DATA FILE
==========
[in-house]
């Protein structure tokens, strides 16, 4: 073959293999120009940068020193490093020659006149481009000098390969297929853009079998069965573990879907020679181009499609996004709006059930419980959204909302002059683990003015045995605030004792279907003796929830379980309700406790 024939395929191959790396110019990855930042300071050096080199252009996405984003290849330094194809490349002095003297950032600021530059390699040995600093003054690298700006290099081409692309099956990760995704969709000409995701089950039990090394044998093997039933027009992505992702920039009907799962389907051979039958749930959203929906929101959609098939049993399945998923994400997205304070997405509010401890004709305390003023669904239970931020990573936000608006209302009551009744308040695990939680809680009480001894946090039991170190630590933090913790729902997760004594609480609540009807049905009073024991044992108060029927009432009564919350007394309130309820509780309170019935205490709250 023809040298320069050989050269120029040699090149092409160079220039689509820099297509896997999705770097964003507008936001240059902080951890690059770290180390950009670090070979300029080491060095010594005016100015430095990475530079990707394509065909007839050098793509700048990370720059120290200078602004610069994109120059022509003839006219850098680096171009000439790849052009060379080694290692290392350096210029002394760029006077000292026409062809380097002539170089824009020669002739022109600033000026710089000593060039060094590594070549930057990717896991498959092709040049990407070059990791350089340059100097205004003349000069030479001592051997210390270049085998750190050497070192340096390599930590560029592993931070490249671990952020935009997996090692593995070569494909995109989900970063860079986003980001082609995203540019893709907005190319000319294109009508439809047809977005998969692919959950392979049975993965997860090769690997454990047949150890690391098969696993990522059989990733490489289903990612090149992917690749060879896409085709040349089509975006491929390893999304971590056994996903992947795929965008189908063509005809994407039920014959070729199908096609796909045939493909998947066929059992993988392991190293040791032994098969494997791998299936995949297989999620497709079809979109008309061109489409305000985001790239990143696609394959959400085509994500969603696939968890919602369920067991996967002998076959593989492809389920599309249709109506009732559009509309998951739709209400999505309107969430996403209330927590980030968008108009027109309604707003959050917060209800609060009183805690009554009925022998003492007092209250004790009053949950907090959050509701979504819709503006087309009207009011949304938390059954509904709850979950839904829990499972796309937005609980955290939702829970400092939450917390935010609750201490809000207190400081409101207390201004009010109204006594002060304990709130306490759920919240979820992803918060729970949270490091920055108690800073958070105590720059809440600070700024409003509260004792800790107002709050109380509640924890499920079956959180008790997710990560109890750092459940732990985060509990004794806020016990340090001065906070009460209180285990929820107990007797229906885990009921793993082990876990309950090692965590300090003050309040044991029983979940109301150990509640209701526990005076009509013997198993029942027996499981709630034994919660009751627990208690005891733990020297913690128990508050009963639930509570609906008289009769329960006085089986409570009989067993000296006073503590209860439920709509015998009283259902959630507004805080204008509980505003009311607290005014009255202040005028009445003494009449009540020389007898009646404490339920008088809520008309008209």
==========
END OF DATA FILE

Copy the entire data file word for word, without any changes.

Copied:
[in-house]
């Protein structure tokens, strides 16, 4: 073959293999120009940068020193490093020659006149481009000098390969297929853009079998069965573990879907020679181009499609996004709006059930419980959204909302002059683990003015045995605030004792279907003796929830379980309700406790 024939395929191959790396110019990855930042300071050096080199252009996405984003290849330094194809490349002095003297950032600021530059390699040995600093003054690298700006290099081409692309099956990760995704969709000409995701089950039990090394044998093997039933027009992505992702920039009907799962389907051979039958749930959203929906929101959609098939049993399945998923994400997205304070997405509010401890004709305390003023669904239970931020990573936000608006209302009551009744308040695990939680809680009480001894946090039991170190630590933090913790729902997760004594609480609540009807049905009073024991044992108060029927009432009564919350007394309130309820509780309170019935205490709250 023809040298320069050989050269120029040699090149092409160079220039689509820099297509896997999705770097964003507008936001240059902080951890690059770290180390950009670090070979300029080491060095010594005016100015430095990475530079990707394509065909007839050098793509700048990370720059120290200078602004610069994109120059022509003839006219850098680096171009000439790849052009060379080694290692290392350096210029002394760029006077000292026409062809380097002539170089824009020669002739022109600033000026710089000593060039060094590594070549930057990717896991498959092709040049990407070059990791350089340059100097205004003349000069030479001592051997210390270049085998750190050497070192340096390599930590560029592993931070490249671990952020935009997996090692593995070569494909995109989900970063860079986003980001082609995203540019893709907005190319000319294109009508439809047809977005998969692919959950392979049975993965997860090769690997454990047949150890690391098969696993990522059989990733490489289903990612090149992917690749060879896409085709040349089509975006491929390893999304971590056994996903992947795929965008189908063509005809994407039920014959070729199908096609796909045939493909998947066929059992993988392991190293040791032994098969494997791998299936995949297989999620497709079809979109008309061109489409305000985001790239990143696609394959959400085509994500969603696939968890919602369920067991996967002998076959593989492809389920599309249709109506009732559009509309998951739709209400999505309107969430996403209330927590980030968008108009027109309604707003959050917060209800609060009183805690009554009925022998003492007092209250004790009053949950907090959050509701979504819709503006087309009207009011949304938390059954509904709850979950839904829990499972796309937005609980955290939702829970400092939450917390935010609750201490809000207190400081409101207390201004009010109204006594002060304990709130306490759920919240979820992803918060729970949270490091920055108690800073958070105590720059809440600070700024409003509260004792800790107002709050109380509640924890499920079956959180008790997710990560109890750092459940732990985060509990004794806020016990340090001065906070009460209180285990929820107990007797229906885990009921793993082990876990309950090692965590300090003050309040044991029983979940109301150990509640209701526990005076009509013997198993029942027996499981709630034994919660009751627990208690005891733990020297913690128990508050009963639930509570609906008289009769329960006085089986409570009989067993000296006073503590209860439920709509015998009283259902959630507004805080204008509980505003009311607290005014009255202040005028009445003494009449009540020389007898009646404490339920008088809520008309008209």